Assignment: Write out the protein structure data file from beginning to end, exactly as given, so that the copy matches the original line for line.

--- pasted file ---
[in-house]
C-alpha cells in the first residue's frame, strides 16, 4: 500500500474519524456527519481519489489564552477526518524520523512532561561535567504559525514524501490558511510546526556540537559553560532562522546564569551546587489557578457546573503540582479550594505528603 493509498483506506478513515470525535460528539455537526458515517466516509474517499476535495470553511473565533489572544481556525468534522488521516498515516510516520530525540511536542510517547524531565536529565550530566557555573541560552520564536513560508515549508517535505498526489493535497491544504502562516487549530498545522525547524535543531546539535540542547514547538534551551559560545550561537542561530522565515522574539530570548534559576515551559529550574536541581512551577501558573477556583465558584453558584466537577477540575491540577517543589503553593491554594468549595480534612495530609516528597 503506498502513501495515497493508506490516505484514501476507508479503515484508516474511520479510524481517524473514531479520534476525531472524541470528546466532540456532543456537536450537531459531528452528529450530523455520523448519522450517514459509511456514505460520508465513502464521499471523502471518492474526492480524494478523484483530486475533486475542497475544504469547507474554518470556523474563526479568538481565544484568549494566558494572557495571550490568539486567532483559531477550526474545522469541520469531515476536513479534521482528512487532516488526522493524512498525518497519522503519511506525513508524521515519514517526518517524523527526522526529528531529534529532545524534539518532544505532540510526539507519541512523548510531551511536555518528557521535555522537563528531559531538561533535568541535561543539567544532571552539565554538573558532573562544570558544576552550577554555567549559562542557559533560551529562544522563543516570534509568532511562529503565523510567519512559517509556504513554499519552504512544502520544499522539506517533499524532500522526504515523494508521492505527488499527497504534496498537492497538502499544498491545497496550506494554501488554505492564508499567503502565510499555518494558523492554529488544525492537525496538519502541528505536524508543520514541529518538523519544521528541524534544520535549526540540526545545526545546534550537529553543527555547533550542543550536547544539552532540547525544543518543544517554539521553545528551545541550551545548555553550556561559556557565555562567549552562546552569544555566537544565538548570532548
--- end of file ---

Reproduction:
[in-house]
C-alpha cells in the first residue's frame, strides 16, 4: 500500500474519524456527519481519489489564552477526518524520523512532561561535567504559525514524501490558511510546526556540537559553560532562522546564569551546587489557578457546573503540582479550594505528603 493509498483506506478513515470525535460528539455537526458515517466516509474517499476535495470553511473565533489572544481556525468534522488521516498515516510516520530525540511536542510517547524531565536529565550530566557555573541560552520564536513560508515549508517535505498526489493535497491544504502562516487549530498545522525547524535543531546539535540542547514547538534551551559560545550561537542561530522565515522574539530570548534559576515551559529550574536541581512551577501558573477556583465558584453558584466537577477540575491540577517543589503553593491554594468549595480534612495530609516528597 503506498502513501495515497493508506490516505484514501476507508479503515484508516474511520479510524481517524473514531479520534476525531472524541470528546466532540456532543456537536450537531459531528452528529450530523455520523448519522450517514459509511456514505460520508465513502464521499471523502471518492474526492480524494478523484483530486475533486475542497475544504469547507474554518470556523474563526479568538481565544484568549494566558494572557495571550490568539486567532483559531477550526474545522469541520469531515476536513479534521482528512487532516488526522493524512498525518497519522503519511506525513508524521515519514517526518517524523527526522526529528531529534529532545524534539518532544505532540510526539507519541512523548510531551511536555518528557521535555522537563528531559531538561533535568541535561543539567544532571552539565554538573558532573562544570558544576552550577554555567549559562542557559533560551529562544522563543516570534509568532511562529503565523510567519512559517509556504513554499519552504512544502520544499522539506517533499524532500522526504515523494508521492505527488499527497504534496498537492497538502499544498491545497496550506494554501488554505492564508499567503502565510499555518494558523492554529488544525492537525496538519502541528505536524508543520514541529518538523519544521528541524534544520535549526540540526545545526545546534550537529553543527555547533550542543550536547544539552532540547525544543518543544517554539521553545528551545541550551545548555553550556561559556557565555562567549552562546552569544555566537544565538548570532548